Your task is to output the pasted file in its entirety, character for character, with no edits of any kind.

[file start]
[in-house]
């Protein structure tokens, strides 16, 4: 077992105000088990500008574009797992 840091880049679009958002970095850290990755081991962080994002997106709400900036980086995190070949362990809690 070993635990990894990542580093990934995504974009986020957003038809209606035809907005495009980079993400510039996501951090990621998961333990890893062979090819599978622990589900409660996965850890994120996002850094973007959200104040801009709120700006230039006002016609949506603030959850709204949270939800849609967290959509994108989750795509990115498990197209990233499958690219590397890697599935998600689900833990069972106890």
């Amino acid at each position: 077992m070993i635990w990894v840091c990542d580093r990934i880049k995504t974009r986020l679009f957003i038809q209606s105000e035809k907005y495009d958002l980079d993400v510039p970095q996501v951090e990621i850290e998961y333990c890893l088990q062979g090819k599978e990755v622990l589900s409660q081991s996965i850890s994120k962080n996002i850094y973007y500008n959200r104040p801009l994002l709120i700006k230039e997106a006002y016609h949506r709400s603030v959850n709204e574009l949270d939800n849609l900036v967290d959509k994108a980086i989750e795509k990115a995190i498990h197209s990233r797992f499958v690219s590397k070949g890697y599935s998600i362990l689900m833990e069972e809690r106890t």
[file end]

[in-house]
């Protein structure tokens, strides 16, 4: 077992105000088990500008574009797992 840091880049679009958002970095850290990755081991962080994002997106709400900036980086995190070949362990809690 070993635990990894990542580093990934995504974009986020957003038809209606035809907005495009980079993400510039996501951090990621998961333990890893062979090819599978622990589900409660996965850890994120996002850094973007959200104040801009709120700006230039006002016609949506603030959850709204949270939800849609967290959509994108989750795509990115498990197209990233499958690219590397890697599935998600689900833990069972106890």
């Amino acid at each position: 077992m070993i635990w990894v840091c990542d580093r990934i880049k995504t974009r986020l679009f957003i038809q209606s105000e035809k907005y495009d958002l980079d993400v510039p970095q996501v951090e990621i850290e998961y333990c890893l088990q062979g090819k599978e990755v622990l589900s409660q081991s996965i850890s994120k962080n996002i850094y973007y500008n959200r104040p801009l994002l709120i700006k230039e997106a006002y016609h949506r709400s603030v959850n709204e574009l949270d939800n849609l900036v967290d959509k994108a980086i989750e795509k990115a995190i498990h197209s990233r797992f499958v690219s590397k070949g890697y599935s998600i362990l689900m833990e069972e809690r106890t």